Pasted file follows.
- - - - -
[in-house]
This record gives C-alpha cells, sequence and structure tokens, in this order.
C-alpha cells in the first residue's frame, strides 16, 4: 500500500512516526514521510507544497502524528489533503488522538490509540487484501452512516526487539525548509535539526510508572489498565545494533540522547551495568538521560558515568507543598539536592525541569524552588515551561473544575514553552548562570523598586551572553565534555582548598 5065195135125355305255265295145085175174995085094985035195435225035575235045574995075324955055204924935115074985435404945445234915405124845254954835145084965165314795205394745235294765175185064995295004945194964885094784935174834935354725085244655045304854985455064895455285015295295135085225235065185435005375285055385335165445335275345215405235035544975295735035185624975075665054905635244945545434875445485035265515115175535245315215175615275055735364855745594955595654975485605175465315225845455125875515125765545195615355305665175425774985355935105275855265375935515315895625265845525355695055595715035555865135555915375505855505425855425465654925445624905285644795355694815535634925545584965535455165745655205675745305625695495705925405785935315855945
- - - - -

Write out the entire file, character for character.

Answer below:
[in-house]
This record gives C-alpha cells, sequence and structure tokens, in this order.
C-alpha cells in the first residue's frame, strides 16, 4: 500500500512516526514521510507544497502524528489533503488522538490509540487484501452512516526487539525548509535539526510508572489498565545494533540522547551495568538521560558515568507543598539536592525541569524552588515551561473544575514553552548562570523598586551572553565534555582548598 5065195135125355305255265295145085175174995085094985035195435225035575235045574995075324955055204924935115074985435404945445234915405124845254954835145084965165314795205394745235294765175185064995295004945194964885094784935174834935354725085244655045304854985455064895455285015295295135085225235065185435005375285055385335165445335275345215405235035544975295735035185624975075665054905635244945545434875445485035265515115175535245315215175615275055735364855745594955595654975485605175465315225845455125875515125765545195615355305665175425774985355935105275855265375935515315895625265845525355695055595715035555865135555915375505855505425855425465654925445624905285644795355694815535634925545584965535455165745655205675745305625695495705925405785935315855945